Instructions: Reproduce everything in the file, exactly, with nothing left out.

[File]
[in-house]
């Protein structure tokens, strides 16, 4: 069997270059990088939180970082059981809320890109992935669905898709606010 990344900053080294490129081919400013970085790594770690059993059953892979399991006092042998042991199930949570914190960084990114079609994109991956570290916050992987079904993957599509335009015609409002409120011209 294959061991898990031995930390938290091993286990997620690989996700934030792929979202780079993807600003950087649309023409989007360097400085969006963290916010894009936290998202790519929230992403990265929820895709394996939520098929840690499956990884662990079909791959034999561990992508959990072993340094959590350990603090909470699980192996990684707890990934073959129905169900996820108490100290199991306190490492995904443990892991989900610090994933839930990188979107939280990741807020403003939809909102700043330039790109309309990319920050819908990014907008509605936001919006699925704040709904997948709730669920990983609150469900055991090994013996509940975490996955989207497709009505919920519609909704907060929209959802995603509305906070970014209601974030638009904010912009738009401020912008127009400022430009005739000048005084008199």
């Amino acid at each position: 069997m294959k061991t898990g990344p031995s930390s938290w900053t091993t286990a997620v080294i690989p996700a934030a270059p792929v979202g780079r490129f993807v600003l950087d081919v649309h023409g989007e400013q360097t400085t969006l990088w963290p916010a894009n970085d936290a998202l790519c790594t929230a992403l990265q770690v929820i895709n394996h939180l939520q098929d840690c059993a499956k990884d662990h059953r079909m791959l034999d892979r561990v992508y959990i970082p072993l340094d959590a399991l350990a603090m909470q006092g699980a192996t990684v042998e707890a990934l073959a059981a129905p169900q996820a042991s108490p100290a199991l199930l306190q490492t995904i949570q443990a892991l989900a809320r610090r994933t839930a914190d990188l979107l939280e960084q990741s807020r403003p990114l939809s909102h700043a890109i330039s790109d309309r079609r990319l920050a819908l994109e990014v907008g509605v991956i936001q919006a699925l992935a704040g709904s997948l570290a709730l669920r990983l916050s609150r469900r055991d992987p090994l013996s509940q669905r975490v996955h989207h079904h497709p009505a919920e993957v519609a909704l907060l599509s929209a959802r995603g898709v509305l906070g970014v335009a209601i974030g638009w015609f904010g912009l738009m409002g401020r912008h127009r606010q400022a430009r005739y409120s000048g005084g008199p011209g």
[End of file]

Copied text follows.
[in-house]
């Protein structure tokens, strides 16, 4: 069997270059990088939180970082059981809320890109992935669905898709606010 990344900053080294490129081919400013970085790594770690059993059953892979399991006092042998042991199930949570914190960084990114079609994109991956570290916050992987079904993957599509335009015609409002409120011209 294959061991898990031995930390938290091993286990997620690989996700934030792929979202780079993807600003950087649309023409989007360097400085969006963290916010894009936290998202790519929230992403990265929820895709394996939520098929840690499956990884662990079909791959034999561990992508959990072993340094959590350990603090909470699980192996990684707890990934073959129905169900996820108490100290199991306190490492995904443990892991989900610090994933839930990188979107939280990741807020403003939809909102700043330039790109309309990319920050819908990014907008509605936001919006699925704040709904997948709730669920990983609150469900055991090994013996509940975490996955989207497709009505919920519609909704907060929209959802995603509305906070970014209601974030638009904010912009738009401020912008127009400022430009005739000048005084008199």
């Amino acid at each position: 069997m294959k061991t898990g990344p031995s930390s938290w900053t091993t286990a997620v080294i690989p996700a934030a270059p792929v979202g780079r490129f993807v600003l950087d081919v649309h023409g989007e400013q360097t400085t969006l990088w963290p916010a894009n970085d936290a998202l790519c790594t929230a992403l990265q770690v929820i895709n394996h939180l939520q098929d840690c059993a499956k990884d662990h059953r079909m791959l034999d892979r561990v992508y959990i970082p072993l340094d959590a399991l350990a603090m909470q006092g699980a192996t990684v042998e707890a990934l073959a059981a129905p169900q996820a042991s108490p100290a199991l199930l306190q490492t995904i949570q443990a892991l989900a809320r610090r994933t839930a914190d990188l979107l939280e960084q990741s807020r403003p990114l939809s909102h700043a890109i330039s790109d309309r079609r990319l920050a819908l994109e990014v907008g509605v991956i936001q919006a699925l992935a704040g709904s997948l570290a709730l669920r990983l916050s609150r469900r055991d992987p090994l013996s509940q669905r975490v996955h989207h079904h497709p009505a919920e993957v519609a909704l907060l599509s929209a959802r995603g898709v509305l906070g970014v335009a209601i974030g638009w015609f904010g912009l738009m409002g401020r912008h127009r606010q400022a430009r005739y409120s000048g005084g008199p011209g």